Then log in to Facebook and check this out: https://www.facebook.com/ads/preferences
This is not just a list of the the pages and profiles you’ve liked and interacted with. It’s also an index of the types of content you’ve shared and reacted to. It’s an inference of interests. Go check it out.
Maybe it’s time to prune the garden of your profile. Pull some weeds. Like that show, “Weeds.” Did you even watch that? Well if Facebook thinks you liked it, then that info may be used to serve you ads.
At first take, this topic is received as one of privacy concerns. People are a little creeped out to see what Facebook has gotten wrong or worse, what Facebook has gotten right. However, I think it’s more about the relevance of the advertising and your right to curate and design the criteria by which you are served ads.
When I first went in to my preferences I was surprised to find that Facebook had me tagged for Democrat, Republican and also Socialist political topics. I’m not a joiner. I don’t consider myself a member of any of these groups. So I thought, “Haha silly Facebook, you are sooo wrong.” Then I considered that it isn’t really the point to identify an accurate affiliation to competing groups.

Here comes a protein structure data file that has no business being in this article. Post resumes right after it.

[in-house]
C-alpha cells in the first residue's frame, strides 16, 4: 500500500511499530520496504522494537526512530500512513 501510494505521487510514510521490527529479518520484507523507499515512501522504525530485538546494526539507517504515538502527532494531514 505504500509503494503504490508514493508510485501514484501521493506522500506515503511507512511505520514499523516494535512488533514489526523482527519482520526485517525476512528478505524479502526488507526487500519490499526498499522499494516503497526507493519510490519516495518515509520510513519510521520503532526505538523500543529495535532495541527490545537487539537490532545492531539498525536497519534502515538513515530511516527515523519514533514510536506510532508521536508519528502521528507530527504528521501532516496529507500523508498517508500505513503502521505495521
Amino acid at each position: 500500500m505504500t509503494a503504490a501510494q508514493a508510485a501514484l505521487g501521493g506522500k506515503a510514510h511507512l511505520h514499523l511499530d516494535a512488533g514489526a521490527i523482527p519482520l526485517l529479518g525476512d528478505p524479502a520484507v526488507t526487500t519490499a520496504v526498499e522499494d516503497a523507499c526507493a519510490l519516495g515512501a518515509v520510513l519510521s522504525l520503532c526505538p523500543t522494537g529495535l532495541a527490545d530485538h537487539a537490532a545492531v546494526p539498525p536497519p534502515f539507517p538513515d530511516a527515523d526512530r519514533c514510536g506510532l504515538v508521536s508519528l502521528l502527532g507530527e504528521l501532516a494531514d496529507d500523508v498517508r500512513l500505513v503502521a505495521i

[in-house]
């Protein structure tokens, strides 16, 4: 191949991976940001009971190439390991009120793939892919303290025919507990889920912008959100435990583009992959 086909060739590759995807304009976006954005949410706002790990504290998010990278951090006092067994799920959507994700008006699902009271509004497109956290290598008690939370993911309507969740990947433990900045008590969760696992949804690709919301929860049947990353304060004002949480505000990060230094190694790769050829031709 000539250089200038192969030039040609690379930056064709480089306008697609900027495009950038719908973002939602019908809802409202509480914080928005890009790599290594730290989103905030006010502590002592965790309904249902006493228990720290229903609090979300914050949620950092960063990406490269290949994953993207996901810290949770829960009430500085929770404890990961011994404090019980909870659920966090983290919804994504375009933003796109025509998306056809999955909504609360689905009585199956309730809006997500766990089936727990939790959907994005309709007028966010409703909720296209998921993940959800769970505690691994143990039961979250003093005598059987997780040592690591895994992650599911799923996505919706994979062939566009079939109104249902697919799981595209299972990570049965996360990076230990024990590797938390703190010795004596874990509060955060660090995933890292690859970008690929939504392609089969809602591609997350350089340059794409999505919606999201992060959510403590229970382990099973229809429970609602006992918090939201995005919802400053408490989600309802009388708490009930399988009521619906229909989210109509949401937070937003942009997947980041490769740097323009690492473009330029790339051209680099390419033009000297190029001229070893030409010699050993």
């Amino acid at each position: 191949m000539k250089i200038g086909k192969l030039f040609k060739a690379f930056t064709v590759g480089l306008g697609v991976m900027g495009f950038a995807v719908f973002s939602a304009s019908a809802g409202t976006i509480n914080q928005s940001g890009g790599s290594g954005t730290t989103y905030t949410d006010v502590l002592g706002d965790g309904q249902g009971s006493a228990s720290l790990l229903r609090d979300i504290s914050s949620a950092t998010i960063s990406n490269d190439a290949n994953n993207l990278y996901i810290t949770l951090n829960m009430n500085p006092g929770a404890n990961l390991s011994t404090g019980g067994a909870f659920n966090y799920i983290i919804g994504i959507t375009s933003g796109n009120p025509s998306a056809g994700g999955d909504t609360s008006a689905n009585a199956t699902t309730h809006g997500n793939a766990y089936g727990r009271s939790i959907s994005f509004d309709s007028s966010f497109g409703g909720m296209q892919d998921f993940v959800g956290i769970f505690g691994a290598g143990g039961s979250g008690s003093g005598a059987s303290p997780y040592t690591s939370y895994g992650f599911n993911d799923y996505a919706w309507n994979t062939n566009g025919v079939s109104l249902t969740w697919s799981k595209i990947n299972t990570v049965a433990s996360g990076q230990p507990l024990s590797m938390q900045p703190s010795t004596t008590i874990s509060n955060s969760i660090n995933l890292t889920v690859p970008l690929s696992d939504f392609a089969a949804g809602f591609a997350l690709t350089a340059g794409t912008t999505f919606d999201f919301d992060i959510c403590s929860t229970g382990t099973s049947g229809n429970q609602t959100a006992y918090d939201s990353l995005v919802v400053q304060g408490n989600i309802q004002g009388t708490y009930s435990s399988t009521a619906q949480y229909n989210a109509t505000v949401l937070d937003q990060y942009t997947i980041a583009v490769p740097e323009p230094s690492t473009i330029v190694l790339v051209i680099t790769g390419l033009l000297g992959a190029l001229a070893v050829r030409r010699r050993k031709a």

If I’m independent or undecided, or if Facebook can’t discern which group I’m in, then all of those advertisers may be vying for my attention and therefore those tags are logical in the realm of Facebook targeting. Maybe I’m the Facebook user equivalent of a swing state.
I’m not a “Buddhist” or a “Lutheran” either. But Facebook has some reason to claim that these are relevant affinities.
Needless to labor the point, I removed all of them. And a few more. However I left “Horror Movies” and the “Atlanta” series on FX. Because I do like those and I do invite advertising that is relevant to those topics.
Online advertising has a lot of privacy, transparency and relevance issues to resolve but I am encouraged by tools like this and the evolving participatory democracy that they may represent.